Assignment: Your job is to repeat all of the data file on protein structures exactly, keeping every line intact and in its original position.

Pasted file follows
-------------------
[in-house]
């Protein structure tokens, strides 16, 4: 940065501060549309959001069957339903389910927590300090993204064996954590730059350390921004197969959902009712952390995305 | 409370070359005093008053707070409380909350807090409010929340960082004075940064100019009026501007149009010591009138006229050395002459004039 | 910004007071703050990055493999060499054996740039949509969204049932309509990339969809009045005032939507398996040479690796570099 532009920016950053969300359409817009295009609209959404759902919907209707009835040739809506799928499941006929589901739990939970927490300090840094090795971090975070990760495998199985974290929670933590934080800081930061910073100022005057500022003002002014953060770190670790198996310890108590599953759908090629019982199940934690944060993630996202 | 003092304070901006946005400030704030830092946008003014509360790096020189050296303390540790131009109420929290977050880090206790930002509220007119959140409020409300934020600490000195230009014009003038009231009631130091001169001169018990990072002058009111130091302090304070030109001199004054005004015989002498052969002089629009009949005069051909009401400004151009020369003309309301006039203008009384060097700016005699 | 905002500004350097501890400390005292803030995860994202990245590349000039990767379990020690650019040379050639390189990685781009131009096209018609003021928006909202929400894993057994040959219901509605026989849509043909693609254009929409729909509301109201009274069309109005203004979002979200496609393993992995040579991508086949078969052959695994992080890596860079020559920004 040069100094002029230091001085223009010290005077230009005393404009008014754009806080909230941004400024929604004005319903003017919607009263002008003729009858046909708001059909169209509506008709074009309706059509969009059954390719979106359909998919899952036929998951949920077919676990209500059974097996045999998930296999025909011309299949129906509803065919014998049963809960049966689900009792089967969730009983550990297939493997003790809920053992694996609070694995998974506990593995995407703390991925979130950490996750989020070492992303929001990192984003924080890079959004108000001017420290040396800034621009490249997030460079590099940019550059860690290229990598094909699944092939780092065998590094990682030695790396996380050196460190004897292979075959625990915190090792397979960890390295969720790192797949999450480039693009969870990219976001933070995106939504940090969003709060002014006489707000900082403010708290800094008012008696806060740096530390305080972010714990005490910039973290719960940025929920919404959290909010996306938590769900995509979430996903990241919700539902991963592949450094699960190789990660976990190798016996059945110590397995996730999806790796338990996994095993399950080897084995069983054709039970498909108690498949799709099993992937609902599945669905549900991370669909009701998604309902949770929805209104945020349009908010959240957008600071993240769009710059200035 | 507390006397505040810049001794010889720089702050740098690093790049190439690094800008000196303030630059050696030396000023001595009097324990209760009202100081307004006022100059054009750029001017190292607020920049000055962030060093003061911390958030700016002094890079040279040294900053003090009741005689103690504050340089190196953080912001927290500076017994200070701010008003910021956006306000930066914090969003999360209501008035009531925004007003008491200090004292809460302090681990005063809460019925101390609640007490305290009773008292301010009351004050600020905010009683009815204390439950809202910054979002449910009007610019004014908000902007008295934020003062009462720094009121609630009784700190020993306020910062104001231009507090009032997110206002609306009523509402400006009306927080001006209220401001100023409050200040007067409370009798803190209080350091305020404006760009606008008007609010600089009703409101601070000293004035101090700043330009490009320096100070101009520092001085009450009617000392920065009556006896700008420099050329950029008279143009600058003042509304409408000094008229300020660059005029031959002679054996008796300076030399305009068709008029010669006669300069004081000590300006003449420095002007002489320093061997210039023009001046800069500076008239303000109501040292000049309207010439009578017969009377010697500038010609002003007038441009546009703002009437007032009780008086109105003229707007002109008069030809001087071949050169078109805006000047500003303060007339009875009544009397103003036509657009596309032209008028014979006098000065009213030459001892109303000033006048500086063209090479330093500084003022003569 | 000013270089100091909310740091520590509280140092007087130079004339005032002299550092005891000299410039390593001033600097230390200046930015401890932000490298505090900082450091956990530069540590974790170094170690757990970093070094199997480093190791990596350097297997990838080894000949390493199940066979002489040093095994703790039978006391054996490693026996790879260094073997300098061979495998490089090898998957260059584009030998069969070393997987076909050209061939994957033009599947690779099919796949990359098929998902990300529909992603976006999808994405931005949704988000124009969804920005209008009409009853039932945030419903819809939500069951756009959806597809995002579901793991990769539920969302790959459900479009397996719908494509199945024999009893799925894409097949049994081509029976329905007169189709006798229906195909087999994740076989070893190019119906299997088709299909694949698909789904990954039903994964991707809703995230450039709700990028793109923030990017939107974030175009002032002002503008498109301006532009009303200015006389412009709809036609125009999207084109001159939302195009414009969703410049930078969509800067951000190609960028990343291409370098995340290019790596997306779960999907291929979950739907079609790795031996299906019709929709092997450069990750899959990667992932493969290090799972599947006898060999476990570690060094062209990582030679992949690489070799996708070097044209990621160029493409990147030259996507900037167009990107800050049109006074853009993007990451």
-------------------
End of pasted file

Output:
[in-house]
């Protein structure tokens, strides 16, 4: 940065501060549309959001069957339903389910927590300090993204064996954590730059350390921004197969959902009712952390995305 | 409370070359005093008053707070409380909350807090409010929340960082004075940064100019009026501007149009010591009138006229050395002459004039 | 910004007071703050990055493999060499054996740039949509969204049932309509990339969809009045005032939507398996040479690796570099 532009920016950053969300359409817009295009609209959404759902919907209707009835040739809506799928499941006929589901739990939970927490300090840094090795971090975070990760495998199985974290929670933590934080800081930061910073100022005057500022003002002014953060770190670790198996310890108590599953759908090629019982199940934690944060993630996202 | 003092304070901006946005400030704030830092946008003014509360790096020189050296303390540790131009109420929290977050880090206790930002509220007119959140409020409300934020600490000195230009014009003038009231009631130091001169001169018990990072002058009111130091302090304070030109001199004054005004015989002498052969002089629009009949005069051909009401400004151009020369003309309301006039203008009384060097700016005699 | 905002500004350097501890400390005292803030995860994202990245590349000039990767379990020690650019040379050639390189990685781009131009096209018609003021928006909202929400894993057994040959219901509605026989849509043909693609254009929409729909509301109201009274069309109005203004979002979200496609393993992995040579991508086949078969052959695994992080890596860079020559920004 040069100094002029230091001085223009010290005077230009005393404009008014754009806080909230941004400024929604004005319903003017919607009263002008003729009858046909708001059909169209509506008709074009309706059509969009059954390719979106359909998919899952036929998951949920077919676990209500059974097996045999998930296999025909011309299949129906509803065919014998049963809960049966689900009792089967969730009983550990297939493997003790809920053992694996609070694995998974506990593995995407703390991925979130950490996750989020070492992303929001990192984003924080890079959004108000001017420290040396800034621009490249997030460079590099940019550059860690290229990598094909699944092939780092065998590094990682030695790396996380050196460190004897292979075959625990915190090792397979960890390295969720790192797949999450480039693009969870990219976001933070995106939504940090969003709060002014006489707000900082403010708290800094008012008696806060740096530390305080972010714990005490910039973290719960940025929920919404959290909010996306938590769900995509979430996903990241919700539902991963592949450094699960190789990660976990190798016996059945110590397995996730999806790796338990996994095993399950080897084995069983054709039970498909108690498949799709099993992937609902599945669905549900991370669909009701998604309902949770929805209104945020349009908010959240957008600071993240769009710059200035 | 507390006397505040810049001794010889720089702050740098690093790049190439690094800008000196303030630059050696030396000023001595009097324990209760009202100081307004006022100059054009750029001017190292607020920049000055962030060093003061911390958030700016002094890079040279040294900053003090009741005689103690504050340089190196953080912001927290500076017994200070701010008003910021956006306000930066914090969003999360209501008035009531925004007003008491200090004292809460302090681990005063809460019925101390609640007490305290009773008292301010009351004050600020905010009683009815204390439950809202910054979002449910009007610019004014908000902007008295934020003062009462720094009121609630009784700190020993306020910062104001231009507090009032997110206002609306009523509402400006009306927080001006209220401001100023409050200040007067409370009798803190209080350091305020404006760009606008008007609010600089009703409101601070000293004035101090700043330009490009320096100070101009520092001085009450009617000392920065009556006896700008420099050329950029008279143009600058003042509304409408000094008229300020660059005029031959002679054996008796300076030399305009068709008029010669006669300069004081000590300006003449420095002007002489320093061997210039023009001046800069500076008239303000109501040292000049309207010439009578017969009377010697500038010609002003007038441009546009703002009437007032009780008086109105003229707007002109008069030809001087071949050169078109805006000047500003303060007339009875009544009397103003036509657009596309032209008028014979006098000065009213030459001892109303000033006048500086063209090479330093500084003022003569 | 000013270089100091909310740091520590509280140092007087130079004339005032002299550092005891000299410039390593001033600097230390200046930015401890932000490298505090900082450091956990530069540590974790170094170690757990970093070094199997480093190791990596350097297997990838080894000949390493199940066979002489040093095994703790039978006391054996490693026996790879260094073997300098061979495998490089090898998957260059584009030998069969070393997987076909050209061939994957033009599947690779099919796949990359098929998902990300529909992603976006999808994405931005949704988000124009969804920005209008009409009853039932945030419903819809939500069951756009959806597809995002579901793991990769539920969302790959459900479009397996719908494509199945024999009893799925894409097949049994081509029976329905007169189709006798229906195909087999994740076989070893190019119906299997088709299909694949698909789904990954039903994964991707809703995230450039709700990028793109923030990017939107974030175009002032002002503008498109301006532009009303200015006389412009709809036609125009999207084109001159939302195009414009969703410049930078969509800067951000190609960028990343291409370098995340290019790596997306779960999907291929979950739907079609790795031996299906019709929709092997450069990750899959990667992932493969290090799972599947006898060999476990570690060094062209990582030679992949690489070799996708070097044209990621160029493409990147030259996507900037167009990107800050049109006074853009993007990451």